Consumer Electronics Companies Go for Size
CHICAGO (AP) _ No longer is bigger better.
Nowadays, smaller is smarter.
Walk through the 1991 International Summer Consumer Electronics Show, for example, and you’ll see such innovations as a hand-held encyclopedia, a 2 -inch compact disc and even a palm-sized cellular phone.
″Things are always getting smaller,″ said Bob Gerson, editor of Twice, a consumer electronics magazine. ″Television sets that fit in your shirt pocket, camcorders that fit in your jacket pocket - those are the kinds of things you’re finding.″
Franklin Electronic Publishers Inc. of Mount Holly, N.J., introduced a battery-operated encyclopedia that measures 7 inches long, 4 inches wide and 1 inch thick. The information is drawn from Columbia Concise Encyclopedia’s most recent edition.
Resembling a small-screened calculator, it will be marketed in the July issue of The Sharper Image Catalog. The suggested retail price is $399.
Sony Corp. of America, based in Park Ridge, N.J., exhibited the Mini-Disc compact disc player that uses a recordable 2 1/2 -inch CD instead of the typical 5-inch non-recordable CD.
Sony hopes to have the Mini-Disc available late next year. A suggested price hasn’t been determined.
Also featured at the show are palm-sized cellular phones weighing just a few ounces. The phones were introduced at prices well below $1,000.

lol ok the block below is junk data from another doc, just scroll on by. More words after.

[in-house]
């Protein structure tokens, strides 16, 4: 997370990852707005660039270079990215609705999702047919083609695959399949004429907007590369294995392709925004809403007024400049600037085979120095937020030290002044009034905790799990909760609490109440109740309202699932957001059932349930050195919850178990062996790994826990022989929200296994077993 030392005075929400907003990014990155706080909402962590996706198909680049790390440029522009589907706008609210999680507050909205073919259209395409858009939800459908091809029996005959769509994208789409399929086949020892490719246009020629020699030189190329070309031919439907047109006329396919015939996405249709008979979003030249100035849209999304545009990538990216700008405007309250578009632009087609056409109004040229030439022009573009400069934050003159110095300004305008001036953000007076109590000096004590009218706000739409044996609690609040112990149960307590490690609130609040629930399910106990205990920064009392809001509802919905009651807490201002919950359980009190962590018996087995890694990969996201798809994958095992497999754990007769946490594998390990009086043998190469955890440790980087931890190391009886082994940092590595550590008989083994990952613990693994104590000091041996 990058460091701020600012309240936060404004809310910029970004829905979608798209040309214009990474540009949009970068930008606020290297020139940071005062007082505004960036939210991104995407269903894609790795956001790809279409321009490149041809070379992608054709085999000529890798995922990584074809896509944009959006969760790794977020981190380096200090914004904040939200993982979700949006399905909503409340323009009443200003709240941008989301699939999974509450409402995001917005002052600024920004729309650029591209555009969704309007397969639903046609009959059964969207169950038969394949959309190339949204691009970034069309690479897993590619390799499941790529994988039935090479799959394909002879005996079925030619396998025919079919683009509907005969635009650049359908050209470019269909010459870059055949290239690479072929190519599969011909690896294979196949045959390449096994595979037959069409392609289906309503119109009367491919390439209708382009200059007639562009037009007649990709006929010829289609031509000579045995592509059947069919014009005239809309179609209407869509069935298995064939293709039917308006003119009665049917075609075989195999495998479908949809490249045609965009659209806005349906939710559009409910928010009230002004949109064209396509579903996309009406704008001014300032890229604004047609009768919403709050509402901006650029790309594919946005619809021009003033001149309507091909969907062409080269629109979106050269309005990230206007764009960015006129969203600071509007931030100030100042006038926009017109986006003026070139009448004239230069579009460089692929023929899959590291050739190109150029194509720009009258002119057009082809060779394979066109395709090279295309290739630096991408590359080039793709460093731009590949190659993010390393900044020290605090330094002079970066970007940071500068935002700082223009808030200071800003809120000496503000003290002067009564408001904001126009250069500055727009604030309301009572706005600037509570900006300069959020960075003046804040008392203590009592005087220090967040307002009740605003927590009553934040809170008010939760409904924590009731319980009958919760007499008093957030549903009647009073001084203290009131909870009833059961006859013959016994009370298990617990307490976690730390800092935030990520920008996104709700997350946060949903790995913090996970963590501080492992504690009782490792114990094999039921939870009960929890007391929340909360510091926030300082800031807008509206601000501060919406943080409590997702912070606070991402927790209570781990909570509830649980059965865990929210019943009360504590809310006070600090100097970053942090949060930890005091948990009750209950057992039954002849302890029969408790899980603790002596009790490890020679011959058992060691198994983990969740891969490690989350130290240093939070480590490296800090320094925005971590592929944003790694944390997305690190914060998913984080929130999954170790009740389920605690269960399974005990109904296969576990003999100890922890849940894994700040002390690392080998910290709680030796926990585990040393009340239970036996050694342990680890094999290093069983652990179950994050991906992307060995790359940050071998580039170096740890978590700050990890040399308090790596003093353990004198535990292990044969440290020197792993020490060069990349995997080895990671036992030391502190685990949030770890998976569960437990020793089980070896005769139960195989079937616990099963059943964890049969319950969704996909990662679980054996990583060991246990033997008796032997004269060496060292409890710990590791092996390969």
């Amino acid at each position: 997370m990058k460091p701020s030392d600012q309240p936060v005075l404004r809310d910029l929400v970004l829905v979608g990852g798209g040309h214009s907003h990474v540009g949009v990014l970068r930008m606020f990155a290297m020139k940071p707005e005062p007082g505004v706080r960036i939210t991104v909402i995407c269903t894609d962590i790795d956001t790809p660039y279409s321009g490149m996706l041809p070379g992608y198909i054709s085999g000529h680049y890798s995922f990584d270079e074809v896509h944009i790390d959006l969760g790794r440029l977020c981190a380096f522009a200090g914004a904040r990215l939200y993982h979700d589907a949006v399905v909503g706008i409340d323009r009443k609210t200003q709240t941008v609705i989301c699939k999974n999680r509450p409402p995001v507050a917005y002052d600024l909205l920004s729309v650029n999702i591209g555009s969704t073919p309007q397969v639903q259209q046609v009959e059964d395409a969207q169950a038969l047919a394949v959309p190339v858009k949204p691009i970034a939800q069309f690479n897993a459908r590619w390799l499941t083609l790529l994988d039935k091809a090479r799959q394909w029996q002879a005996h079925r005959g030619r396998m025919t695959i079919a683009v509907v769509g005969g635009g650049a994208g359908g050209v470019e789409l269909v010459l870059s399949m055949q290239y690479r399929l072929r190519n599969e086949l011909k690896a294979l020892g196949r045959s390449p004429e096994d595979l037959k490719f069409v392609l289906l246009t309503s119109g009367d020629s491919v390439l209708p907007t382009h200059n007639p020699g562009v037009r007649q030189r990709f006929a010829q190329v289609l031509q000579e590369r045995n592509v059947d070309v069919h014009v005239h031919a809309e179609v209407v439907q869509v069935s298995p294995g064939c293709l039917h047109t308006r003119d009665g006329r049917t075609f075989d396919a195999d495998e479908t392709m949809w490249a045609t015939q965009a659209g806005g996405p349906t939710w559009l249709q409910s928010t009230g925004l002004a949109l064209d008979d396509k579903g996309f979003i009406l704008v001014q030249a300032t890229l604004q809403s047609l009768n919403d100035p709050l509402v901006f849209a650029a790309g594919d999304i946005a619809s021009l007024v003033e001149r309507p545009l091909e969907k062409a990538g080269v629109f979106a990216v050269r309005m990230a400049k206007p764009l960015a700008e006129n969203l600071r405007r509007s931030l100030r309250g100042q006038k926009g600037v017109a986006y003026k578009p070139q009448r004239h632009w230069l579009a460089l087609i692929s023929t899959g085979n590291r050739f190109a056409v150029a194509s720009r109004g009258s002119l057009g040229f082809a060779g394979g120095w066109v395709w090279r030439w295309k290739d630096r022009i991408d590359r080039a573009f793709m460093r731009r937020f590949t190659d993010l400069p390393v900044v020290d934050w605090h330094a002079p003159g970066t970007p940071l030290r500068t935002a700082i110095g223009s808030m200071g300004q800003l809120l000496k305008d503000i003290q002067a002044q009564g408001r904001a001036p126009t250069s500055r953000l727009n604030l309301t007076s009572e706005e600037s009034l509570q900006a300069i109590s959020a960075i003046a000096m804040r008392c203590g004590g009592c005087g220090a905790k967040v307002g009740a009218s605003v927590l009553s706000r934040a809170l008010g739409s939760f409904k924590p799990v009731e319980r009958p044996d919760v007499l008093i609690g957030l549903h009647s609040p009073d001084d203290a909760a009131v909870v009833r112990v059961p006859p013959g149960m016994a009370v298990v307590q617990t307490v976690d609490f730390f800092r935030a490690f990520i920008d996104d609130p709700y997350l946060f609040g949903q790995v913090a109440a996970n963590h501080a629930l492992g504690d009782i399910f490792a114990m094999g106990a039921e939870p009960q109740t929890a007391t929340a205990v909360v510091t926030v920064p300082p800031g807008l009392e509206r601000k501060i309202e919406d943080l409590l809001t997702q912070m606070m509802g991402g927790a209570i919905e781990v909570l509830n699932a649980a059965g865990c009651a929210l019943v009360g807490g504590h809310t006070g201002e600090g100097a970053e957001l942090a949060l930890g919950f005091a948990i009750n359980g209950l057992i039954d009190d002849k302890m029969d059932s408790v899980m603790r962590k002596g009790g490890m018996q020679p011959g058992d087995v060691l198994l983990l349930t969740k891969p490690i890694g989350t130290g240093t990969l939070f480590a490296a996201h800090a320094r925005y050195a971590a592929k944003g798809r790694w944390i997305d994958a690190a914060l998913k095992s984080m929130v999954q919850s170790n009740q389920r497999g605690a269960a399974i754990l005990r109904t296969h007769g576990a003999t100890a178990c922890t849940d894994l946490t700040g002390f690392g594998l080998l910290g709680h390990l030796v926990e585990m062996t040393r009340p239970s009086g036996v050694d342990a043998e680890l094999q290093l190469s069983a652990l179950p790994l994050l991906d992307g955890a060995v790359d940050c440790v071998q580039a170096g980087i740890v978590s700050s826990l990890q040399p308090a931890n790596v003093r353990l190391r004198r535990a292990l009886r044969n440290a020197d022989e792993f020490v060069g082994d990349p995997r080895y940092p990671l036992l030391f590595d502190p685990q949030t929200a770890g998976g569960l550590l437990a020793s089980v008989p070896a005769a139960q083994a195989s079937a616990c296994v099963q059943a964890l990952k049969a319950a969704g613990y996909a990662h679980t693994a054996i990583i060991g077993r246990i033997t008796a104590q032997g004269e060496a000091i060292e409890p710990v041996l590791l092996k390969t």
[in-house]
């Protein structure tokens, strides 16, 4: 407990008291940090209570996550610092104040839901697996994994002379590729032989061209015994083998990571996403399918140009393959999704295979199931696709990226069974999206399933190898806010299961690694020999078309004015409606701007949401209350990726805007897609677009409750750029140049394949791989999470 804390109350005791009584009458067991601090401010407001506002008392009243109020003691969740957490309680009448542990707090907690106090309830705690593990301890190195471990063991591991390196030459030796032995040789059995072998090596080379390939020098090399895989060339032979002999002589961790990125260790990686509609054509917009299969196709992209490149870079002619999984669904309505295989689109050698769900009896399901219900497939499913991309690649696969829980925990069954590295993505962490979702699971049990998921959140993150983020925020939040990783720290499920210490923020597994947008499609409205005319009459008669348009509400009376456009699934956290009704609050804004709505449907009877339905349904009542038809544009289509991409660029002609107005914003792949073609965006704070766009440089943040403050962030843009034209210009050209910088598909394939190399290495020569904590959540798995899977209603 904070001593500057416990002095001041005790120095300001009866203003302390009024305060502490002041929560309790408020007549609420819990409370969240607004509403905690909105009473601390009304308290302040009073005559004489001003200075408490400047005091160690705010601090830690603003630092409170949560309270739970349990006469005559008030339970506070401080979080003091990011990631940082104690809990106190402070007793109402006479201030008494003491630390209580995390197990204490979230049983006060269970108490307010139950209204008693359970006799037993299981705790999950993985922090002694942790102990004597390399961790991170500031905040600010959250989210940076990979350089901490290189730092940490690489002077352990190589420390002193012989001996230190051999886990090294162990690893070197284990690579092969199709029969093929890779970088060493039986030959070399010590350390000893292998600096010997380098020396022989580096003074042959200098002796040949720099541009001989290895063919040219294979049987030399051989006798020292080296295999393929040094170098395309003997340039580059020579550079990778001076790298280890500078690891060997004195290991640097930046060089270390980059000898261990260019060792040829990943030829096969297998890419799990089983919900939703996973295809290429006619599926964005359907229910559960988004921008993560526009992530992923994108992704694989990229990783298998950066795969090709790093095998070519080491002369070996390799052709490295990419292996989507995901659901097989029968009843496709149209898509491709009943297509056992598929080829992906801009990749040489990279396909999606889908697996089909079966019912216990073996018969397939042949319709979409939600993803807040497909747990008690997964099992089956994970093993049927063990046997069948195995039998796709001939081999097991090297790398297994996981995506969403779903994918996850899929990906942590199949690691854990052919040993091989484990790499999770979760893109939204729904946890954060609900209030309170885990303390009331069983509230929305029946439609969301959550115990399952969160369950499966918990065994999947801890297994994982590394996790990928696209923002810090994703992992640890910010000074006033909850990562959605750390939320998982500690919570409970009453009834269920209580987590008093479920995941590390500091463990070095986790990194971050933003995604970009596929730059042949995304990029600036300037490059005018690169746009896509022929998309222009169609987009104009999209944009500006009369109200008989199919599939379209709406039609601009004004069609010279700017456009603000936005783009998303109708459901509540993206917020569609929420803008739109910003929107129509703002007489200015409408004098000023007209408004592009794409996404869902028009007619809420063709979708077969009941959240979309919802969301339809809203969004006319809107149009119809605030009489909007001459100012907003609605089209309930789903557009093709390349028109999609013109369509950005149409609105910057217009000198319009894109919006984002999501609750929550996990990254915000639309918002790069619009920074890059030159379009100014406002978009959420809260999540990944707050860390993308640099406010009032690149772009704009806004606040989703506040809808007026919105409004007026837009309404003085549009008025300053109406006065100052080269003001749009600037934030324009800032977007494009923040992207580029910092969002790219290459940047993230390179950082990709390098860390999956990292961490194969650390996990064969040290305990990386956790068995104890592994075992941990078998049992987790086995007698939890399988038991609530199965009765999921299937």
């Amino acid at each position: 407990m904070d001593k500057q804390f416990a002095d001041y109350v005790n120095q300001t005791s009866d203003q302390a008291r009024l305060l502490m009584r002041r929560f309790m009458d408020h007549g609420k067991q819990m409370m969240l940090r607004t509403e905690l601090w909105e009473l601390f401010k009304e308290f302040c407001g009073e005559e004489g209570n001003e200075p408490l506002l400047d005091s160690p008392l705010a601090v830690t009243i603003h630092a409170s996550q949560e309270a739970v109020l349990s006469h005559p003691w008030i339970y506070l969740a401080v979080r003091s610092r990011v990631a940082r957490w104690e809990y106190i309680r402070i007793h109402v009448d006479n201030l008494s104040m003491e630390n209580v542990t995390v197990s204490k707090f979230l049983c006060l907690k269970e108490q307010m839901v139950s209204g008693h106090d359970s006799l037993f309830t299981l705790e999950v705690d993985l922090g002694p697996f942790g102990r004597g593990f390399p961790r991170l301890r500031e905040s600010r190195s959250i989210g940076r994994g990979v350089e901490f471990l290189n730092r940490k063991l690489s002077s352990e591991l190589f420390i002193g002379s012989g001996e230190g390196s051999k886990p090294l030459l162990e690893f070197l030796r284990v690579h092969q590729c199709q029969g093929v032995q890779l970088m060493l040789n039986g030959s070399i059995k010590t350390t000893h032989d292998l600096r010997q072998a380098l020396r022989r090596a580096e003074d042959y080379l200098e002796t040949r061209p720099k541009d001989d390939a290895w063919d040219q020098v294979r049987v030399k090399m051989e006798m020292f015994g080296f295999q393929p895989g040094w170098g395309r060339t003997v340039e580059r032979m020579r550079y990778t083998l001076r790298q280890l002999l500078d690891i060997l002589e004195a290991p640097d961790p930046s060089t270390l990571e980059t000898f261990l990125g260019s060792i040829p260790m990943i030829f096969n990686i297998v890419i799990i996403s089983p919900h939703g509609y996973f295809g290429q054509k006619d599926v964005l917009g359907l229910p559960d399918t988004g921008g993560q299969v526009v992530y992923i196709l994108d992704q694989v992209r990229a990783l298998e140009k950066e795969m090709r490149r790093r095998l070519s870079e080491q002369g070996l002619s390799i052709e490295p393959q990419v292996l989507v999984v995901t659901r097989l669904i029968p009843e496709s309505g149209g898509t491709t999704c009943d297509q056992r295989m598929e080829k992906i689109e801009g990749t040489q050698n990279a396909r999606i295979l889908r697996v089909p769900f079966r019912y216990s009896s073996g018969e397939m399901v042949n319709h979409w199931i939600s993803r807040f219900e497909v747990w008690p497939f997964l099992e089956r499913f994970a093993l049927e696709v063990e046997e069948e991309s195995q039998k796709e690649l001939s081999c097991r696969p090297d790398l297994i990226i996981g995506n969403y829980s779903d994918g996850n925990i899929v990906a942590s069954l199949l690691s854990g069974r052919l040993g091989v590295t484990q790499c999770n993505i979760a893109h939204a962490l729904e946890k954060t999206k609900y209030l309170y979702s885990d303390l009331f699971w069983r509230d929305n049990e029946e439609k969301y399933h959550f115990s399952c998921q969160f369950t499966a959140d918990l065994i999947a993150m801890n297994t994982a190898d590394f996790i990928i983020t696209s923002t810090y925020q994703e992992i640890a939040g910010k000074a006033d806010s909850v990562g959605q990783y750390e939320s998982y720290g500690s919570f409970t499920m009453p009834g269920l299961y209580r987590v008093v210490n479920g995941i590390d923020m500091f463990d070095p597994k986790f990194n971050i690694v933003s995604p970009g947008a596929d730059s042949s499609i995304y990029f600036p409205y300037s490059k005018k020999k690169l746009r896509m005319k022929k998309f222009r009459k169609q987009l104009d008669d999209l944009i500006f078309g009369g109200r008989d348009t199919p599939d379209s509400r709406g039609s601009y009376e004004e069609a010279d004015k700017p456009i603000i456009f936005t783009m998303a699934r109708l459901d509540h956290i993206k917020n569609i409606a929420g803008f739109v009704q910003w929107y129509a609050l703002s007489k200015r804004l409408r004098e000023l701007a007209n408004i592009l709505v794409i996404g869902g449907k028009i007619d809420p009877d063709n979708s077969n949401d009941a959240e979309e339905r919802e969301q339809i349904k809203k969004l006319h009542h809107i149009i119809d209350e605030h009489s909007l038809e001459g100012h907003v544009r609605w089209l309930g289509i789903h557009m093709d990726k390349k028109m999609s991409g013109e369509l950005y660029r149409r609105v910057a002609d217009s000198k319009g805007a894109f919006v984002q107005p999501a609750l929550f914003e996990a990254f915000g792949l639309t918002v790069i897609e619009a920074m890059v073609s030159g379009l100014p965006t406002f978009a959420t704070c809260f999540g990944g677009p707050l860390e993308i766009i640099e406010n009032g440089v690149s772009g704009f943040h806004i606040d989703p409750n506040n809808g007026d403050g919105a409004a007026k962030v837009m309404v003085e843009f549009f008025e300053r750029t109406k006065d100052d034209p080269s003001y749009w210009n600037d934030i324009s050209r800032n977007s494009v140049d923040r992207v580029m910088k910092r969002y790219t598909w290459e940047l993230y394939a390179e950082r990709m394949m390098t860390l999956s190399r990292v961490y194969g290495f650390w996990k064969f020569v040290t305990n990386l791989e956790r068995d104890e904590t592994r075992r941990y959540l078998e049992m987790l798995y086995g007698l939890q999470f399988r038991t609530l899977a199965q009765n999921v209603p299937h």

Or for a mere $3,495, there’s Travelpilot.
Manufactured by Blaupunkt-Bosch Telecom Broadview, Ill., this device functions with sensors on two wheels and an electronic compass. The driver punches in his destination by using an alphabetical listing of all street names in the city.
″I think it’s ideal for someone who’s always getting lost, like me,″ said Ross Merel, owner of Slam Group Ltd., a Chicago company that sells audio equipment.
Blaupunkt-Bosch already has marketed a West Coast disc that displays street maps of Los Angeles, San Francisco, San Diego, Las Vegas and Honolulu. In the next two months, the company hopes to distribute a Midwest disc with Chicago, Milwaukee, Detroit, Indianapolis and Gary, Ind.
Sanyo Fisher (USA) Corp., based in Chatsworth, Calif., is offering a voice- activated car stereo, already sold in Japan and soon to be made available in the United States.
The EX-W2 model, which retails for $1,499, functions with a microphone affixed to the visor. The driver can say ″eject″ to remove a tape cassette or recite the four-letter call number of a radio station to move the dial.
″I see it as a really good safety device for people always taking their eyes off the road and fidgeting with the radio,″ said Grady E. Purches, a sales representative for Montgomery Ward & Co.